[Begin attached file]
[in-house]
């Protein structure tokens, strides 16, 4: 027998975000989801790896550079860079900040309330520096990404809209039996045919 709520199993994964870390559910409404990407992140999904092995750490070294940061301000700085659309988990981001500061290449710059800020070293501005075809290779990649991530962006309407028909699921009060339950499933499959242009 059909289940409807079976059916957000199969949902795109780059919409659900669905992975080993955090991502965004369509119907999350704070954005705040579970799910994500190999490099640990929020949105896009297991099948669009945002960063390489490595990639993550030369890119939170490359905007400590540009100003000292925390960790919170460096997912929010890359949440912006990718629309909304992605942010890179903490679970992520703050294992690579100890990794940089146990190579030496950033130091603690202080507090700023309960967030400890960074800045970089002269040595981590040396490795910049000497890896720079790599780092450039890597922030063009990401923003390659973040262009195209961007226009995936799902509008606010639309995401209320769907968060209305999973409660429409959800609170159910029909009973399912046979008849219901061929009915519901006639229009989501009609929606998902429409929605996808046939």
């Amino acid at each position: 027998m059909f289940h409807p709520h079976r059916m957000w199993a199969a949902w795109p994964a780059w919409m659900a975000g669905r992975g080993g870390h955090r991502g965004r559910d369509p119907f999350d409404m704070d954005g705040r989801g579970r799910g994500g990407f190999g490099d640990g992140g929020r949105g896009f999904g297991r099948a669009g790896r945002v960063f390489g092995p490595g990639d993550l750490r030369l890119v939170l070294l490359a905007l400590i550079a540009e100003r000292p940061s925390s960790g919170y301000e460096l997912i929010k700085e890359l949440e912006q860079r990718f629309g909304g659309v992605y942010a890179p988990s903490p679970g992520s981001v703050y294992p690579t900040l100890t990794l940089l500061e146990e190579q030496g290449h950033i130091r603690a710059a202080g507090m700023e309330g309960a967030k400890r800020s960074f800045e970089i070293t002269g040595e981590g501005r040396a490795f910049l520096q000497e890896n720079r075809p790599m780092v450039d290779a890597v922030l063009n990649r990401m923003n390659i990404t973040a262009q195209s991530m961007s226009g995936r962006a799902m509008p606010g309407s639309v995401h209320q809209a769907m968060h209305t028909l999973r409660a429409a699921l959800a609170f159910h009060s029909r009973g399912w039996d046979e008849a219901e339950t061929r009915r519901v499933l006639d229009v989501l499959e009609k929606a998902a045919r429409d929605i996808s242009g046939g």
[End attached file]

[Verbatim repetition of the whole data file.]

[in-house]
């Protein structure tokens, strides 16, 4: 027998975000989801790896550079860079900040309330520096990404809209039996045919 709520199993994964870390559910409404990407992140999904092995750490070294940061301000700085659309988990981001500061290449710059800020070293501005075809290779990649991530962006309407028909699921009060339950499933499959242009 059909289940409807079976059916957000199969949902795109780059919409659900669905992975080993955090991502965004369509119907999350704070954005705040579970799910994500190999490099640990929020949105896009297991099948669009945002960063390489490595990639993550030369890119939170490359905007400590540009100003000292925390960790919170460096997912929010890359949440912006990718629309909304992605942010890179903490679970992520703050294992690579100890990794940089146990190579030496950033130091603690202080507090700023309960967030400890960074800045970089002269040595981590040396490795910049000497890896720079790599780092450039890597922030063009990401923003390659973040262009195209961007226009995936799902509008606010639309995401209320769907968060209305999973409660429409959800609170159910029909009973399912046979008849219901061929009915519901006639229009989501009609929606998902429409929605996808046939």
């Amino acid at each position: 027998m059909f289940h409807p709520h079976r059916m957000w199993a199969a949902w795109p994964a780059w919409m659900a975000g669905r992975g080993g870390h955090r991502g965004r559910d369509p119907f999350d409404m704070d954005g705040r989801g579970r799910g994500g990407f190999g490099d640990g992140g929020r949105g896009f999904g297991r099948a669009g790896r945002v960063f390489g092995p490595g990639d993550l750490r030369l890119v939170l070294l490359a905007l400590i550079a540009e100003r000292p940061s925390s960790g919170y301000e460096l997912i929010k700085e890359l949440e912006q860079r990718f629309g909304g659309v992605y942010a890179p988990s903490p679970g992520s981001v703050y294992p690579t900040l100890t990794l940089l500061e146990e190579q030496g290449h950033i130091r603690a710059a202080g507090m700023e309330g309960a967030k400890r800020s960074f800045e970089i070293t002269g040595e981590g501005r040396a490795f910049l520096q000497e890896n720079r075809p790599m780092v450039d290779a890597v922030l063009n990649r990401m923003n390659i990404t973040a262009q195209s991530m961007s226009g995936r962006a799902m509008p606010g309407s639309v995401h209320q809209a769907m968060h209305t028909l999973r409660a429409a699921l959800a609170f159910h009060s029909r009973g399912w039996d046979e008849a219901e339950t061929r009915r519901v499933l006639d229009v989501l499959e009609k929606a998902a045919r429409d929605i996808s242009g046939g």